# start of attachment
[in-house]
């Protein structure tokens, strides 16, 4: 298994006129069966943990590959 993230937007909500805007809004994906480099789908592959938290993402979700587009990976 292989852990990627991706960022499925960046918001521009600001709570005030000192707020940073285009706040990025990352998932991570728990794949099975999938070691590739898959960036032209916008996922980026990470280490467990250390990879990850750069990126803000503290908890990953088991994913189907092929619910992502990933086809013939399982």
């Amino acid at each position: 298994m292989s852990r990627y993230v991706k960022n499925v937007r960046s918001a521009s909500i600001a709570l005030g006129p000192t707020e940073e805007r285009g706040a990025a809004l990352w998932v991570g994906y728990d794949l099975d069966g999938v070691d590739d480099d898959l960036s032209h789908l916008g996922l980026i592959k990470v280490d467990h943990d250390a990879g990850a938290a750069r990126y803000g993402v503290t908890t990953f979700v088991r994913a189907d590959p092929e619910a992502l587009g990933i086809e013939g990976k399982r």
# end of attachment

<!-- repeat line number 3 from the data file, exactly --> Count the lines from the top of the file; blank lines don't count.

């Amino acid at each position: 298994m292989s852990r990627y993230v991706k960022n499925v937007r960046s918001a521009s909500i600001a709570l005030g006129p000192t707020e940073e805007r285009g706040a990025a809004l990352w998932v991570g994906y728990d794949l099975d069966g999938v070691d590739d480099d898959l960036s032209h789908l916008g996922l980026i592959k990470v280490d467990h943990d250390a990879g990850a938290a750069r990126y803000g993402v503290t908890t990953f979700v088991r994913a189907d590959p092929e619910a992502l587009g990933i086809e013939g990976k399982r």